How to Use Social Login with OAuth to Make Your Apps More Secure

Many developers have written a demo login application at some point in time. We all start with the simple user defined ID and password. We then try to implement something like a social login with, say, Google or Twitter.

There is, of course, a more complex process involved in setting up social login, but for a user it’s as simple as clicking a button to log in.

The ease of not having to remember an ID/password and just being able to signup/login through the click of a button is extremely beneficial to the user.

What if I Told You This Was Way More Secure? πŸ˜‰

Social logins really help us achieve a few things:

  • Support for multiple devices
  • Single Sign On
  • Simple to implement
  • The ability to share data for users without having to release personal information
  • Ability revoke an active session i.e not allow a third party access to the login and data
  • There are no long-lasting credentials being exchanged

So What Technology Drives Social Login? πŸ€”

The underlying protocol used is something called OAuth. It is defined as:

An open protocol to allow secure authorization in a simple and standard method from web, mobile, and desktop applications.

Now with a basic understanding of social login and the above definition you probably have some idea of how this works – but let me use a simple example to explain how to use OAuth.

I remember my friend Sumedh describing it as an interaction between a Mother, Father, and their Son. Imagine that the mother wants some groceries from the market and she wants the son to buy them for her.

Before I go into the conversation let me set some context.

Mother: The user of the application

Son: Third party client or in technical terms the OAuth Client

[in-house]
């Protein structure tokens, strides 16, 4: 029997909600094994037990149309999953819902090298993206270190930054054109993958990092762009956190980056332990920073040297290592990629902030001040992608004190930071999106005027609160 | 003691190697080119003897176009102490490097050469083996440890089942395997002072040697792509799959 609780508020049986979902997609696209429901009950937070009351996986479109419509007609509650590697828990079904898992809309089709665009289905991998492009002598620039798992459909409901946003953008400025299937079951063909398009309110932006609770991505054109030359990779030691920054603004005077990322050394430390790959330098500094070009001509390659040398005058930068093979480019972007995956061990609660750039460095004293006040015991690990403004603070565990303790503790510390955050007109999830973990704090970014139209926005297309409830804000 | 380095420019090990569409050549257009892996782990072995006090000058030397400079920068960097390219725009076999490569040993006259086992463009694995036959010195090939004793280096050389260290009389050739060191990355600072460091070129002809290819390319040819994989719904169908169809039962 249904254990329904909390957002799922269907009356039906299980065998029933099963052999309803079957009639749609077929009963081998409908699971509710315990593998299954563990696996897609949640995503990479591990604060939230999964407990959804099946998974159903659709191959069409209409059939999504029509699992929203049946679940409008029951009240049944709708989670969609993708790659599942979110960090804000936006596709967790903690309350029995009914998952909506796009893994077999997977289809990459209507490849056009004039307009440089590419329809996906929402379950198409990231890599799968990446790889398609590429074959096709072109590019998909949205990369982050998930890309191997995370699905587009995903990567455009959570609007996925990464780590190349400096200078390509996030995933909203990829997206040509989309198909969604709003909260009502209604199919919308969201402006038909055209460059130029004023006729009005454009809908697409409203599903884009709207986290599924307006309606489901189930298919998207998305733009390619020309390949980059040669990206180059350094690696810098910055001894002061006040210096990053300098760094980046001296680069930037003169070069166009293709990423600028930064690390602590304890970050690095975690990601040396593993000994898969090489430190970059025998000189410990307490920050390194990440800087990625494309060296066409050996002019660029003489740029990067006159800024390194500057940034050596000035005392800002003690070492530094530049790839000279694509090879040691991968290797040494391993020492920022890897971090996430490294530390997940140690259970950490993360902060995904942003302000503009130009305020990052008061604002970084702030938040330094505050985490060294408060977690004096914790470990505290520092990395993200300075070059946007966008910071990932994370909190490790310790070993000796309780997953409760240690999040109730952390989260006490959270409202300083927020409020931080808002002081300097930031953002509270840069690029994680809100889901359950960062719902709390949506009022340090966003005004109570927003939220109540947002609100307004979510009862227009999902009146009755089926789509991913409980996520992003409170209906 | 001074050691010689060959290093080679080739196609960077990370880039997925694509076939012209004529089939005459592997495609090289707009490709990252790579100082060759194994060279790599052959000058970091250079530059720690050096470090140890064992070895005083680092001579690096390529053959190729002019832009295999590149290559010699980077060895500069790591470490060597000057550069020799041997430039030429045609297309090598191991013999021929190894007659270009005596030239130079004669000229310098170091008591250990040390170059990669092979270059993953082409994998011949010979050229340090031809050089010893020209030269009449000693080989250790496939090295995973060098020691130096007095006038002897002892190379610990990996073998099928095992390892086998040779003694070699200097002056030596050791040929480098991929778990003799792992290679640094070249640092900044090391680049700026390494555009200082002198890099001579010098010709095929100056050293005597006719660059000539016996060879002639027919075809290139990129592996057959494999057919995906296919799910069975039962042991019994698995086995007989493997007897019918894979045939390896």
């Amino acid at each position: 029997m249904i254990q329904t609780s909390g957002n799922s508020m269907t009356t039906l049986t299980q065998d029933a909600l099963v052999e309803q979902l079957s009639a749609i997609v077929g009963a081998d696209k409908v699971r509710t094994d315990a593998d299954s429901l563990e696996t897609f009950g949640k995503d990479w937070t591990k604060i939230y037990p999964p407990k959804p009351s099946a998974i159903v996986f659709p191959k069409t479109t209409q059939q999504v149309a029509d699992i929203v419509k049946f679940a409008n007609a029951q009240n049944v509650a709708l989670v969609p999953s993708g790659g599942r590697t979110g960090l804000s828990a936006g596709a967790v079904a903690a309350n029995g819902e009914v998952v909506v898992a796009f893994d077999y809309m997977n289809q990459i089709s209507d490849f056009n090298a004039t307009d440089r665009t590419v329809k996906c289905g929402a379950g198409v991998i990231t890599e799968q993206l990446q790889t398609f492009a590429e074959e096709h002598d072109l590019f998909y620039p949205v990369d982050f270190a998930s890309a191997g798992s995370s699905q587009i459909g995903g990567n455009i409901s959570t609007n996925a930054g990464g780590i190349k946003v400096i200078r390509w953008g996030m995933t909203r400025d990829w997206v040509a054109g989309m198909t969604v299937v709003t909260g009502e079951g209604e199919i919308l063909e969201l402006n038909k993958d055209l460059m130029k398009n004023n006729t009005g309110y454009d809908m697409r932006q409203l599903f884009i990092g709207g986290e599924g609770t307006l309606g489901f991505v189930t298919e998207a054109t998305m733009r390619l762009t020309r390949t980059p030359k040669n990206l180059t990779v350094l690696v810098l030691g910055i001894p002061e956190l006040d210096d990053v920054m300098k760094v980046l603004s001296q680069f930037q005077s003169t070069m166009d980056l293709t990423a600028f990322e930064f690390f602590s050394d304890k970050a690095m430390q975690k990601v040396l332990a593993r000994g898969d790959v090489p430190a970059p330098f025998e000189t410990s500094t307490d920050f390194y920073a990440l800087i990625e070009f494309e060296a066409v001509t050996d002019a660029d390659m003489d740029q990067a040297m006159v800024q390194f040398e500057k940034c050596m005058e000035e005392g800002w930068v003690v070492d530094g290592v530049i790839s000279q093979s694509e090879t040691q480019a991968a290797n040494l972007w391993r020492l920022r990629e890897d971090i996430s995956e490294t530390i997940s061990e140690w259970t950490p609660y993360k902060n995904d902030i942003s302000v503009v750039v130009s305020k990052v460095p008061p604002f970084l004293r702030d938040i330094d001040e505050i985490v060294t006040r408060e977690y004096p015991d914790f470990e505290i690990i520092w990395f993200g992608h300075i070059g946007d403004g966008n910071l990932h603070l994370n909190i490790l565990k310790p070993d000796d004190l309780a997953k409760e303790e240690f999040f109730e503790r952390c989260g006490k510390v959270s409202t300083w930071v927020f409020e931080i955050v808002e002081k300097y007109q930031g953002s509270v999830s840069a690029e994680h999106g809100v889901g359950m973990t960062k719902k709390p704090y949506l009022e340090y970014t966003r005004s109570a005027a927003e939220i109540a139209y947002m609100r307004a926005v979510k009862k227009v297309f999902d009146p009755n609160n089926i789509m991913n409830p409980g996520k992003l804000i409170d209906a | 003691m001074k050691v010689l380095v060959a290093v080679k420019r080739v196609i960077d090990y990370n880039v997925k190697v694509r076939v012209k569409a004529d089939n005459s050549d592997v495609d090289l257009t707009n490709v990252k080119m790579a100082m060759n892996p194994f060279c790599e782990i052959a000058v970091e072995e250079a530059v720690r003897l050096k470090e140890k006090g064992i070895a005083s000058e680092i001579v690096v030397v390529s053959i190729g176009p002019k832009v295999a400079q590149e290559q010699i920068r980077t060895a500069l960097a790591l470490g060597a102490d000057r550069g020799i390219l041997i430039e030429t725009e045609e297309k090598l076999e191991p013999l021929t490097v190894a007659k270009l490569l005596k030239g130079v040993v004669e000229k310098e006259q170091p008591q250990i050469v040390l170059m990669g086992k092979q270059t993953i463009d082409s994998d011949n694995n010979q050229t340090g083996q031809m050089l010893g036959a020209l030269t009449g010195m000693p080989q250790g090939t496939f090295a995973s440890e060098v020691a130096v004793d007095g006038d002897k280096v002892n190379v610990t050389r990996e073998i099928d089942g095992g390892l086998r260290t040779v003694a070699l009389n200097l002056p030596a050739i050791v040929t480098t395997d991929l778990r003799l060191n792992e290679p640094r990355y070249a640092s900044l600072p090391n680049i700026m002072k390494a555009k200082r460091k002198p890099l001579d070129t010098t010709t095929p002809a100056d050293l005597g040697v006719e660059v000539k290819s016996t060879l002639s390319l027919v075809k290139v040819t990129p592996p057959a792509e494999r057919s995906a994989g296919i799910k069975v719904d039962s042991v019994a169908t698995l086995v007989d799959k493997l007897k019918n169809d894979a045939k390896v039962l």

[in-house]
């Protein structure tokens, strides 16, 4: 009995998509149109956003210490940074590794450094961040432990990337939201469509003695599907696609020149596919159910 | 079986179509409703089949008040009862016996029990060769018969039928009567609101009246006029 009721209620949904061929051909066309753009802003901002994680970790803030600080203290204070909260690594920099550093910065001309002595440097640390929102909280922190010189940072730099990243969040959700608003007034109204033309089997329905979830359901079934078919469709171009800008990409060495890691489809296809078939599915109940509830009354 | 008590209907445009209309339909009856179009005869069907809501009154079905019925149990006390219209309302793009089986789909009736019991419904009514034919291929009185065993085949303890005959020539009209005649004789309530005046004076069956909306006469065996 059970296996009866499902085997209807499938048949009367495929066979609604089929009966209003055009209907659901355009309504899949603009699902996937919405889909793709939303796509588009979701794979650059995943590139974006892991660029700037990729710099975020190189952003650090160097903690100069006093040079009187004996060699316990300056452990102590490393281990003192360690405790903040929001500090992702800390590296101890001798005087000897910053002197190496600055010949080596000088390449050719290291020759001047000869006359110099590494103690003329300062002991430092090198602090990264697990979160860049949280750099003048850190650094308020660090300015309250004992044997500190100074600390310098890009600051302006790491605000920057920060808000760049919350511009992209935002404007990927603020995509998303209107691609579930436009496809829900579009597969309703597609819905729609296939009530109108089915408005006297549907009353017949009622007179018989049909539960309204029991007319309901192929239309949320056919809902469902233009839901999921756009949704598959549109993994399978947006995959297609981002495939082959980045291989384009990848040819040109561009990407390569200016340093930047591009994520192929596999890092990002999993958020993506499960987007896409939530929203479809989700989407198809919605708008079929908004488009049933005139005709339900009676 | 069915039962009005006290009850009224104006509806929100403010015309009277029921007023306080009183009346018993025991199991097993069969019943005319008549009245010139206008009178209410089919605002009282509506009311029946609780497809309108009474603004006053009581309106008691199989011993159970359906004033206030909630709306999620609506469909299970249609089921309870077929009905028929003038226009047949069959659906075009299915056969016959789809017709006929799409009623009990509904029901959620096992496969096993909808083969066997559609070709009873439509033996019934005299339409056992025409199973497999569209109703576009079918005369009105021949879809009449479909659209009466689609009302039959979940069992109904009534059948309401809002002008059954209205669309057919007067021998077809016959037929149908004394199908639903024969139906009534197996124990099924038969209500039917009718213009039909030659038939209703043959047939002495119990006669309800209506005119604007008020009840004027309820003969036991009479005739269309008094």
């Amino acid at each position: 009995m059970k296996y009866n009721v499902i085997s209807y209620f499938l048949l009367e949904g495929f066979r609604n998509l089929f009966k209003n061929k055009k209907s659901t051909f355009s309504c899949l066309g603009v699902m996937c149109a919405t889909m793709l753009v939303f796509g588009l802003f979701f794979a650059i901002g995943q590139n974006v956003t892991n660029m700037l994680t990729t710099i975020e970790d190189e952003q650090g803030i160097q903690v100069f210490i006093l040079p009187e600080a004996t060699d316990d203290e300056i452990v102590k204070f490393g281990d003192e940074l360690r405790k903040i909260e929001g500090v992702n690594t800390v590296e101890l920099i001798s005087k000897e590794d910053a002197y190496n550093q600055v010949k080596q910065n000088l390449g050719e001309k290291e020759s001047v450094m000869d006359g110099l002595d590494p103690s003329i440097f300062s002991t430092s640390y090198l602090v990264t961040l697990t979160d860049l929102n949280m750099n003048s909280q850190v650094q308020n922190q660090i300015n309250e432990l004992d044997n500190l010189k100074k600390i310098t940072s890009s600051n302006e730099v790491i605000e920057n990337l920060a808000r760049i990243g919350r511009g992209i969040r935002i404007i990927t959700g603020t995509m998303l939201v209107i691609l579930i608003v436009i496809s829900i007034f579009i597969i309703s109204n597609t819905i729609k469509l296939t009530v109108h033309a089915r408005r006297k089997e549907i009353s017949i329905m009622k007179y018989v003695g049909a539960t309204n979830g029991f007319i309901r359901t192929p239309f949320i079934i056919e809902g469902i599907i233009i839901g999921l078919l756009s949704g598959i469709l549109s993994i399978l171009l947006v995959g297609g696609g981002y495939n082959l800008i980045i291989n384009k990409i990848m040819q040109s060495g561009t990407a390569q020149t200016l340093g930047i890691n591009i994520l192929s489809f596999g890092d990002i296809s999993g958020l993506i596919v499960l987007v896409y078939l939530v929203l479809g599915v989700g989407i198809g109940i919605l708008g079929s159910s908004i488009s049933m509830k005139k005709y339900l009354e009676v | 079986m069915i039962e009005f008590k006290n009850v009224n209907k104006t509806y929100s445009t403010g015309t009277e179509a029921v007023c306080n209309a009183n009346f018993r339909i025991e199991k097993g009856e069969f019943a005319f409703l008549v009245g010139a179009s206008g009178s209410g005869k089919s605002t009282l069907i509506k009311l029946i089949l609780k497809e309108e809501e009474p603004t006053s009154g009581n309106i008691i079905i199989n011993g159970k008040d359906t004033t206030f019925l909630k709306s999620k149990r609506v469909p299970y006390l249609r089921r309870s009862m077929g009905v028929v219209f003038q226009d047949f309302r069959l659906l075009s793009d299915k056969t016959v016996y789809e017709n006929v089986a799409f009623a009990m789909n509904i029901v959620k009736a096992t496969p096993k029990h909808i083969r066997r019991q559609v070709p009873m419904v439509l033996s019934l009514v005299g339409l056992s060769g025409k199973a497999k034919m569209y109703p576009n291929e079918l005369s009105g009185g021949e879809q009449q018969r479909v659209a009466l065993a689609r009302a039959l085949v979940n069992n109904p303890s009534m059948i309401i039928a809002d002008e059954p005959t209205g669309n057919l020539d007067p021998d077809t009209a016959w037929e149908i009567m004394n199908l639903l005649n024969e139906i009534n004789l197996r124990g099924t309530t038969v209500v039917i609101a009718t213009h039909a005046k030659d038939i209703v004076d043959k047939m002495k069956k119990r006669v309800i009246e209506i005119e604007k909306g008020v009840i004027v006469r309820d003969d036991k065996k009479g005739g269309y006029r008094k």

Father: The Social Account or in technical terms the OAuth Provider

The conversation could possibly go like this:

Mother: Hey son, go to the market and bring me some coffee powder. Take the required money from your father.

Son: Okay.

Son (OAuth client) goes to father (OAuth provider)

Son: Hey dad, mom told me to take money from you since she wants some things from the market.

Father (OAuth provider) asks mother (User) about the permission to give money to their son (OAuth client)

Father: Hey, shall I give him the money and how much?

Authorization of your application takes place here.

Mother: Yes, please give it to him.

Permission grant by mother (User)

Son (OAuth client) gets the required things from the market and returns them to mother (User). Here returning things to mother (User) can be thought of redirecting the user (or logging them) into the third party site.

For a more technical understanding of how this works in code, Richard Schneeman has this amazing video below:

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Now Lets Put All of This in Context

Let’s take as an example the DEV Community. If you wanted to create an account on the DEV Community using Twitter, what would happen?

Basically, if the “Sign up with Twitter” button exists, then the initial setup between the OAuth Client (Dev.to) and the OAuth Provider (Twitter) is already done.

The Client triggers a permission granting page for the OAuth Provider based on the credentials it receives from the initial setup. This looks something like below:

Permission Grant Page

Once you login and grant permission, the OAuth Provider redirects you back to the client and the client gets a token to access your information from the OAuth Provider. This access token enables the client to get specific data from the provider

Based on that data the client then creates an account and logs you in

What Happens on Successive Login?

Thats a good question. Now OAuth has multiple grant types, and based on that we have different ways to get an access token from the OAuth Provider.

For all subsequent logins, the OAuth Client will hit the provider and generate a new access token to get access to the data and do the login.

Thus this enables us to achieve Single Sign On, the ability to share data for users without having to release personal information, the ability to revoke access, and the ability to not have long lasting credentials exchanged.

This all leads to a more secure experience.

Conclusion

I hope this short blog post helps you understand why social logins are more secure than the traditional username/password option. I will be writing about the different OAuth Grant types in the future and will be providing code examples as well.

Thanks for reading! I really hope that you find this article useful. I’m always interested to know your thoughts and happy to answer any questions you might have in your mind. If you think this post was useful, please share it to help promote this piece to others.

Thanks for reading! πŸ™‚

P.S Do feel free to connect with me on LinkedIn or Twitter

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